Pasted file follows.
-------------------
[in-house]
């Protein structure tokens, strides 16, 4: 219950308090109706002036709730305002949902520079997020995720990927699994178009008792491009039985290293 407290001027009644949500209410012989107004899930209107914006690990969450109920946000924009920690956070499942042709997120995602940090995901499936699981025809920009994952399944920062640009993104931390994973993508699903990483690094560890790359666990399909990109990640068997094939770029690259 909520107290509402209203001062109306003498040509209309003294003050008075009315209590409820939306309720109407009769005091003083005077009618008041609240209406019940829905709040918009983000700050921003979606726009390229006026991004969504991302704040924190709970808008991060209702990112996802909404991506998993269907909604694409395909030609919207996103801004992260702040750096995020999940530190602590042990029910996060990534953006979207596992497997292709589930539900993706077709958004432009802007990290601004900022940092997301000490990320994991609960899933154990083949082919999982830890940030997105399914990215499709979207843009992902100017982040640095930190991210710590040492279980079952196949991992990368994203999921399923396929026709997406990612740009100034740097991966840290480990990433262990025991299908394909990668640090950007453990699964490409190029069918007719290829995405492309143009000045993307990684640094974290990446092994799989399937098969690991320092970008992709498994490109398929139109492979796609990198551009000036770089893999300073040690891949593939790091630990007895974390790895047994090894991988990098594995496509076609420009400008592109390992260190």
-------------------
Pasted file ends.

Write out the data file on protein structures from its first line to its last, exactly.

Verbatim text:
[in-house]
């Protein structure tokens, strides 16, 4: 219950308090109706002036709730305002949902520079997020995720990927699994178009008792491009039985290293 407290001027009644949500209410012989107004899930209107914006690990969450109920946000924009920690956070499942042709997120995602940090995901499936699981025809920009994952399944920062640009993104931390994973993508699903990483690094560890790359666990399909990109990640068997094939770029690259 909520107290509402209203001062109306003498040509209309003294003050008075009315209590409820939306309720109407009769005091003083005077009618008041609240209406019940829905709040918009983000700050921003979606726009390229006026991004969504991302704040924190709970808008991060209702990112996802909404991506998993269907909604694409395909030609919207996103801004992260702040750096995020999940530190602590042990029910996060990534953006979207596992497997292709589930539900993706077709958004432009802007990290601004900022940092997301000490990320994991609960899933154990083949082919999982830890940030997105399914990215499709979207843009992902100017982040640095930190991210710590040492279980079952196949991992990368994203999921399923396929026709997406990612740009100034740097991966840290480990990433262990025991299908394909990668640090950007453990699964490409190029069918007719290829995405492309143009000045993307990684640094974290990446092994799989399937098969690991320092970008992709498994490109398929139109492979796609990198551009000036770089893999300073040690891949593939790091630990007895974390790895047994090894991988990098594995496509076609420009400008592109390992260190």